Comeback of South Stream?
Bulgarian President Rumen Radev expressed hope for direct gas supplies from Russia to this country via the Black Sea.
Speaking at the meeting with Russian Prime Minister Dmitry Medvedev, he called the security of energy supplies very important for Sofia and for the EU as a whole. "Therefore, I hope that our governments will reconsider the possibility of direct gas supplies from Russia via the Black Sea," TASS cited Radev as saying.
Bulgaria's president stressed that Russia has always been a strategic energy partner to Bulgaria as a supplier of natural gas, oil and nuclear fuel and as a participant in the maintenance and upgrading of energy facilities.
Noting that discussions on the Belene nuclear power plant project have been resumed in Bulgaria, Radev said that "the resuscitation of the project implies Russian participation."
On December 1, 2014, Russian President Vladimir Putin said that Russia was abandoning the South Stream gas pipeline project, which was to be laid along the Black Sea to Bulgaria in order to supply gas to the countries of Southern and Central Europe. This decision was made in connection with the fact that the project faced opposition from the European Commission, which demanded that the project needed to be brought into line with the European antimonopoly legislation.
A senior analyst of 'Uralsib Capital', Alexei Kokin, speaking with a correspondent of Vestnik Kavkaza, noted that Russia is interested in supplying gas to Europe via alternative to Ukraine routes, but Bulgaria's proposal is hindered by the already built infrastructure of the Turkish Stream. "The European market is necessary in order to turn the Turkish Stream into a European project, and Gazprom has never rejected the idea of gas supplies to Europe via the southern route. Now this idea looks like a proposal to extend the Turkish Stream to Europe via the hub in Greece, although so far no one has finished the pipeline with a hub that is not bound by contracts with end users. It can be said that plans to extend the Turkish Stream to Europe seemed fantastic before Radev's statement, but now, apparently, they have the first interested side. But Bulgaria should understand that Russia is unlikely to lay another line under the Black Sea and its desire should be inked to the Turkish Stream," he stressed.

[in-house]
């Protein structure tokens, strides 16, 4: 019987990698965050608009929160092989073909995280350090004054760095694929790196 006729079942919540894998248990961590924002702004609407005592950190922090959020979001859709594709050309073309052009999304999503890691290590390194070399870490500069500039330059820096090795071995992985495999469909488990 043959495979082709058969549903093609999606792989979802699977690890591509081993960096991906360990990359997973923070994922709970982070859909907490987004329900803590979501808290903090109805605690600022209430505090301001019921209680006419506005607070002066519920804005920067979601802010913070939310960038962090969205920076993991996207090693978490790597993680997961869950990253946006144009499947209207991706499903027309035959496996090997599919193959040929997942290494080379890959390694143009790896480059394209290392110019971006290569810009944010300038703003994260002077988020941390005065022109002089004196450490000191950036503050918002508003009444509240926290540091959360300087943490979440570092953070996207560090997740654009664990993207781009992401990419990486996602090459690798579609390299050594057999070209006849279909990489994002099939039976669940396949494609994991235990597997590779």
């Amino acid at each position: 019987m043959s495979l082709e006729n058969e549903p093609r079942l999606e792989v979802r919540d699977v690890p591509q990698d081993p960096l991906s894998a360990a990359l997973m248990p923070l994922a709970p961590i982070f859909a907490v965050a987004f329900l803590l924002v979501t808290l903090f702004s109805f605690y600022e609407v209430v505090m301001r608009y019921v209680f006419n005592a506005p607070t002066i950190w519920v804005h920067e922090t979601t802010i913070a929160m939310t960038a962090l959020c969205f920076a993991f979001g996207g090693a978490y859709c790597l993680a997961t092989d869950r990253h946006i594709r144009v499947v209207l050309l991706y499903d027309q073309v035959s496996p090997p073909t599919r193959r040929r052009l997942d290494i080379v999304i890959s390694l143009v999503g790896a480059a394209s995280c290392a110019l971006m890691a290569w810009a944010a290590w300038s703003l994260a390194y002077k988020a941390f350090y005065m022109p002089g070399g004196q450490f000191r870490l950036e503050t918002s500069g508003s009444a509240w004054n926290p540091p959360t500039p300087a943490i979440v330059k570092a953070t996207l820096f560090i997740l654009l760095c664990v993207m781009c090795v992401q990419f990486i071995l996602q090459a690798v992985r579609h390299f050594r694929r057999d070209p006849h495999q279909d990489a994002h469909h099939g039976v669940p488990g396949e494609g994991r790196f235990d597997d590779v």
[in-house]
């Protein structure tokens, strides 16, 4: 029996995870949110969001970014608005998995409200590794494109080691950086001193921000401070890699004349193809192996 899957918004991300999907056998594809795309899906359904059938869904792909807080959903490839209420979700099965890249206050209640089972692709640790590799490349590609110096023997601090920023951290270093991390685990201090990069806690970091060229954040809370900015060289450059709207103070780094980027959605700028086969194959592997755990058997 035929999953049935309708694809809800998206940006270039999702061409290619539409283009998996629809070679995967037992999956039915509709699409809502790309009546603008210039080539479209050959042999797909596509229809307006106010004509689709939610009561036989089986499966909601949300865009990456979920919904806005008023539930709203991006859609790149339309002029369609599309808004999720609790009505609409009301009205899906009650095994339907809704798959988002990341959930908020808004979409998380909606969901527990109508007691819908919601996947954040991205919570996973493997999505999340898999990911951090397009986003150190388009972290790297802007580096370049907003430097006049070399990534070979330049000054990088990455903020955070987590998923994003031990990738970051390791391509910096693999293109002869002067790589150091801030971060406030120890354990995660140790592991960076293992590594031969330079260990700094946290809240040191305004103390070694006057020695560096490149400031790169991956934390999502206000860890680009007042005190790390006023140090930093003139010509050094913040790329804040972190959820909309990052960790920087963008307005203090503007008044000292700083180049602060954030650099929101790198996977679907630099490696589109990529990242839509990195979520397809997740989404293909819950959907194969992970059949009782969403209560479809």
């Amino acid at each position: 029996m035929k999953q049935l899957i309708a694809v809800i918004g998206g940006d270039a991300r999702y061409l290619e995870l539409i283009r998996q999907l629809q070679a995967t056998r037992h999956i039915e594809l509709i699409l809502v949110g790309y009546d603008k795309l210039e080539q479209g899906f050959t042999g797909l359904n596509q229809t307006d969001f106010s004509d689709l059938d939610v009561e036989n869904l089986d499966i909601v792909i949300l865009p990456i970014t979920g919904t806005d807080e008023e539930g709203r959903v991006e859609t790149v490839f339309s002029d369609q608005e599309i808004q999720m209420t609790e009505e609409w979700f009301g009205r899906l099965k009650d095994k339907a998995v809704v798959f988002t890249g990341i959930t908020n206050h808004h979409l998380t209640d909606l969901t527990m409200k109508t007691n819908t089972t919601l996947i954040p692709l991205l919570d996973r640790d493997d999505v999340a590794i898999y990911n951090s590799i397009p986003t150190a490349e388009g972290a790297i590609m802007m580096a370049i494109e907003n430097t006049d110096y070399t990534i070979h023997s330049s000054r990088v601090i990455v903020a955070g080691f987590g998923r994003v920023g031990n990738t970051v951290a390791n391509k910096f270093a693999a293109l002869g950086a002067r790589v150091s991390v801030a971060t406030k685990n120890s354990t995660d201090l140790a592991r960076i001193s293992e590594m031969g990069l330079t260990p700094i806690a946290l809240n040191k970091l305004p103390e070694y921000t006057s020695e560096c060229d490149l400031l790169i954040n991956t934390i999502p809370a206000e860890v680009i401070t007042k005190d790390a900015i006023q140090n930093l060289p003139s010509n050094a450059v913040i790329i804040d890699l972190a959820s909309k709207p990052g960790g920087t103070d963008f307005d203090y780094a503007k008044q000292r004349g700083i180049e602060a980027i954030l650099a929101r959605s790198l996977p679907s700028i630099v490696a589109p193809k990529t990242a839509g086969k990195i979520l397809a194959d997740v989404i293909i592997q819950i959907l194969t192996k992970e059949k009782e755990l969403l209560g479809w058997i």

"In general, the confidence in European statements is hardly high now - especially after the cancellation of the South Stream, when Bulgaria was a stumbling block. If there is a clear indication from Bulgaria about its readiness to guarantee the plan of turning Bulgaria into a regional gas hub with interception of this role from Turkey, then dialogue is possible. Gazprom needs guarantees that the proposals will not end as badly as last time, and still it will be based on what has already been done within the framework of the Turkish Stream," Alexei Kokin noted.
A leading analyst of the National Energy Security Fund, a lecturer at the Financial University under the Government of the Russian Federation, Igor Yushkov, recalled that the route from Russia to Bulgaria is economically the most profitable for European consumers, but after the South Stream was abandoned, no one will be talking about any new projects with Sofia. "Radev made an advantageous offer, because the route through Bulgaria to the Balkans without Turkey as a transit country allows to guarantee the supply of Russian gas to Europe - Serbia, Hungary and Austria. But Bulgaria has shown that it is not independent, which means it makes no sense to talk with it - it's better to speak directly to Brussels. Only after that it will possible to discuss the technical issues of laying a pipe to Bulgaria," he stressed.
"In fact, now all contacts with Europe will be focused on Nord Stream-2, all future projects for the supply of Russian gas to European consumers depend on it. When the Nord Stream-2 is put into operation, Sofia will be able to turn to Brussels, since Germany has got its own Russian pipe, which means that it will be acceptable for Bulgaria. In fact, the Bulgarians now want Germany to project their gas pipeline project, but they want to do nothing themselves. For example, they could vote against anti-Russia sanctions at the nearest summit of EU foreign ministers, but Bulgaria will never do that," Igor Yushkov concluded.